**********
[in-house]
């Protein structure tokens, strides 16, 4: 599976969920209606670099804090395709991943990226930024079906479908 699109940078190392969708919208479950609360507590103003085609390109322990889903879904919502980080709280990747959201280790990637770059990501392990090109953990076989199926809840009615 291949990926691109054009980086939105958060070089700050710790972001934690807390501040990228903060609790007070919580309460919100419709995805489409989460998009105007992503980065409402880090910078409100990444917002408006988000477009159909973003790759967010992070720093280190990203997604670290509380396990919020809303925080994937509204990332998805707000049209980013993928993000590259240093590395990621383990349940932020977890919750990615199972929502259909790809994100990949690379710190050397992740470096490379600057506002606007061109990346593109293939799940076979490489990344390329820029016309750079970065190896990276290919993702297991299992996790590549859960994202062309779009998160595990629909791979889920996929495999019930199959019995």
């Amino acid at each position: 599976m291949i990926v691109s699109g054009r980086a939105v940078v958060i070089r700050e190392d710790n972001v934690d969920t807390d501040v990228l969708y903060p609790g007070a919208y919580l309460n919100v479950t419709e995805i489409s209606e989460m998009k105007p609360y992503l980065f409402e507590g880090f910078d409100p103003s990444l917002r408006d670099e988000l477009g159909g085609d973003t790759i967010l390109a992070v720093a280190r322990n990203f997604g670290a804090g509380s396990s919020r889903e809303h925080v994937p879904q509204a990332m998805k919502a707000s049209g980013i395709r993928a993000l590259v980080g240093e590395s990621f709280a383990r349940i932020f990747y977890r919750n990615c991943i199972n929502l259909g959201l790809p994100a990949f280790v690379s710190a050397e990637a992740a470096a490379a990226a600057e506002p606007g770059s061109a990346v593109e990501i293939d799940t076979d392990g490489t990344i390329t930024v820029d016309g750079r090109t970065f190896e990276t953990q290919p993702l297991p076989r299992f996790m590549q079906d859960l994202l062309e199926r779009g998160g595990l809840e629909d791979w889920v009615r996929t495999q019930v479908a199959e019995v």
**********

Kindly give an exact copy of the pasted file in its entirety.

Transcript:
[in-house]
């Protein structure tokens, strides 16, 4: 599976969920209606670099804090395709991943990226930024079906479908 699109940078190392969708919208479950609360507590103003085609390109322990889903879904919502980080709280990747959201280790990637770059990501392990090109953990076989199926809840009615 291949990926691109054009980086939105958060070089700050710790972001934690807390501040990228903060609790007070919580309460919100419709995805489409989460998009105007992503980065409402880090910078409100990444917002408006988000477009159909973003790759967010992070720093280190990203997604670290509380396990919020809303925080994937509204990332998805707000049209980013993928993000590259240093590395990621383990349940932020977890919750990615199972929502259909790809994100990949690379710190050397992740470096490379600057506002606007061109990346593109293939799940076979490489990344390329820029016309750079970065190896990276290919993702297991299992996790590549859960994202062309779009998160595990629909791979889920996929495999019930199959019995």
């Amino acid at each position: 599976m291949i990926v691109s699109g054009r980086a939105v940078v958060i070089r700050e190392d710790n972001v934690d969920t807390d501040v990228l969708y903060p609790g007070a919208y919580l309460n919100v479950t419709e995805i489409s209606e989460m998009k105007p609360y992503l980065f409402e507590g880090f910078d409100p103003s990444l917002r408006d670099e988000l477009g159909g085609d973003t790759i967010l390109a992070v720093a280190r322990n990203f997604g670290a804090g509380s396990s919020r889903e809303h925080v994937p879904q509204a990332m998805k919502a707000s049209g980013i395709r993928a993000l590259v980080g240093e590395s990621f709280a383990r349940i932020f990747y977890r919750n990615c991943i199972n929502l259909g959201l790809p994100a990949f280790v690379s710190a050397e990637a992740a470096a490379a990226a600057e506002p606007g770059s061109a990346v593109e990501i293939d799940t076979d392990g490489t990344i390329t930024v820029d016309g750079r090109t970065f190896e990276t953990q290919p993702l297991p076989r299992f996790m590549q079906d859960l994202l062309e199926r779009g998160g595990l809840e629909d791979w889920v009615r996929t495999q019930v479908a199959e019995v």